Merchan had previously presided over a criminal tax-fraud prosecution of the Trump Organization, which had resulted in a $1.6 million fine for the company. Trump’s longtime chief financial officer, Allen Weisselberg, served 100 days in the prison on Rikers Island in connection with his role in the illegal scheme. Last August, Trump’s attorneys filed a motion asking Merchan to recuse himself from this second case, citing the judge’s treatment of Weisselberg, his donations to Democratic groups totaling $35 in 2020, and his daughter’s employment with a firm that did digital marketing for the Biden campaign. Trump posted on Truth Social that the judge “HATES ME.” Merchan rejected the recusal call, and at a hearing in February, turned aside a defense motion contesting the prosecution theory that elevated the crime of falsifying business records — typically a misdemeanor when charged on its own — into a felony.

Despite all that, though, it seemed as if the defense had good reason to think the judge might have questions about the late disclosure, particularly when it came to evidence regarding Cohen, a key prosecution witness and professional Trump enemy. (His most recent book is titled Revenge.) Trump’s legal team was asking for a 90-day delay, which would serve their overarching goal of running out the clock on all his legal proceedings. At the very least, it seemed likely the judge would call the DA’s office on the carpet, giving Trump something to crow about on the campaign trail. Trump lawyer Todd Blanche had filed a motion for sanctions, claiming that the material contained “voluminous exculpatory evidence” and alleging “extremely serious issues relating to prosecutorial misconduct.”

The judge, a silver-haired former state prosecutor, entered the spare wood-paneled courtroom, which was kept at uncomfortably chilly temperature. He briskly made it clear that he was having none of Trump’s arguments. “This court is of the opinion that there really are not significant questions of fact to be resolved,” Merchan said. He shot a series of rapid-fire questions to both parties.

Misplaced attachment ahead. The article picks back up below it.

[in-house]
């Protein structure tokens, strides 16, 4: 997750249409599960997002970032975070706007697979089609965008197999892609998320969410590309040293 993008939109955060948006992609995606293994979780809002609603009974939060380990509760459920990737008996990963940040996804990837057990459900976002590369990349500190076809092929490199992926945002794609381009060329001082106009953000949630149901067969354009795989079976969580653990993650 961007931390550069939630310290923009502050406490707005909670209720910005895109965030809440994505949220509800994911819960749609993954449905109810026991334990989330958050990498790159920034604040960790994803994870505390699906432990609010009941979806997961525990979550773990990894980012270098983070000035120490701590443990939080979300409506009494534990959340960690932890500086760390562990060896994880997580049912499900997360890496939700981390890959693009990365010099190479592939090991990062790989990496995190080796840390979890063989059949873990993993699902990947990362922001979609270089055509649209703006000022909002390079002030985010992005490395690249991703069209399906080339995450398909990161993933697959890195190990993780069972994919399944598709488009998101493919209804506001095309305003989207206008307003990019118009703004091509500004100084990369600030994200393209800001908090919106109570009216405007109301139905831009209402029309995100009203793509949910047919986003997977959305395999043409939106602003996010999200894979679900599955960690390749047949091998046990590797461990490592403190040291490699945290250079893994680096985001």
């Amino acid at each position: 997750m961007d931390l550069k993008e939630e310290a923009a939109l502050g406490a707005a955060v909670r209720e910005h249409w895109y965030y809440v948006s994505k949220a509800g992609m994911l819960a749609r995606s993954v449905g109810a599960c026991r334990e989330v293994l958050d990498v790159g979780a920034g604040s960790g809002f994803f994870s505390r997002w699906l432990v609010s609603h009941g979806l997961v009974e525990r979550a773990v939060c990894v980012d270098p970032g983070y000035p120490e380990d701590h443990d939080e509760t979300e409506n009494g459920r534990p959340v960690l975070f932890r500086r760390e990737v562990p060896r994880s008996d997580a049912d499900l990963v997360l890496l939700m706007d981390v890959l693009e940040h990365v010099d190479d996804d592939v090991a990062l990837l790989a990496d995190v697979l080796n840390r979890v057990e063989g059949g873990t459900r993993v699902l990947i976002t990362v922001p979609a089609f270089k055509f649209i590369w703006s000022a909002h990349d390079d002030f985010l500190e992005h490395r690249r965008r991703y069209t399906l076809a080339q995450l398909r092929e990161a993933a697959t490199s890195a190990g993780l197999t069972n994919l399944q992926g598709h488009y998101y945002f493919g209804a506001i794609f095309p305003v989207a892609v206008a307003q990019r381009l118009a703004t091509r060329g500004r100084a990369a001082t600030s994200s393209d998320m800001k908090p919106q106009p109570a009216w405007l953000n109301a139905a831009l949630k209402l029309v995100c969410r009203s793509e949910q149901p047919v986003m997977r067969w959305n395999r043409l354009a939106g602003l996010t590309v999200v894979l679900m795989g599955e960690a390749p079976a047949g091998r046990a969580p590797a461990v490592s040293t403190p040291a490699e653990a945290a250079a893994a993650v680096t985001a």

“How many documents were actually relevant to this case?” Merchan asked.

“The number of relevant, usable documents is quite small,” said Matthew Colangelo, a prosecutor from the DA’s office. “Around 300.”

“We very much disagree,” Blanche replied, saying the number was large and had “grown since last week.”

“How many?” Merchan asked. The judge kept pressing Blanche for a narrow estimate of the documents he thought might potentially be used as evidence in Trump’s criminal trial.

“Your honor, thousands,” Blanche said.

“I’m just asking for ballpark,” Merchan replied.

“I think there are tens of thousands of documents that we have to study.”

“So you’re not answering my question,” the judge said curtly.

Trump — who had been relaxed at a hearing I attended a couple weeks before in Florida, laughing and joking with Blanche — began to mutter and shot jagged looks around the defense table.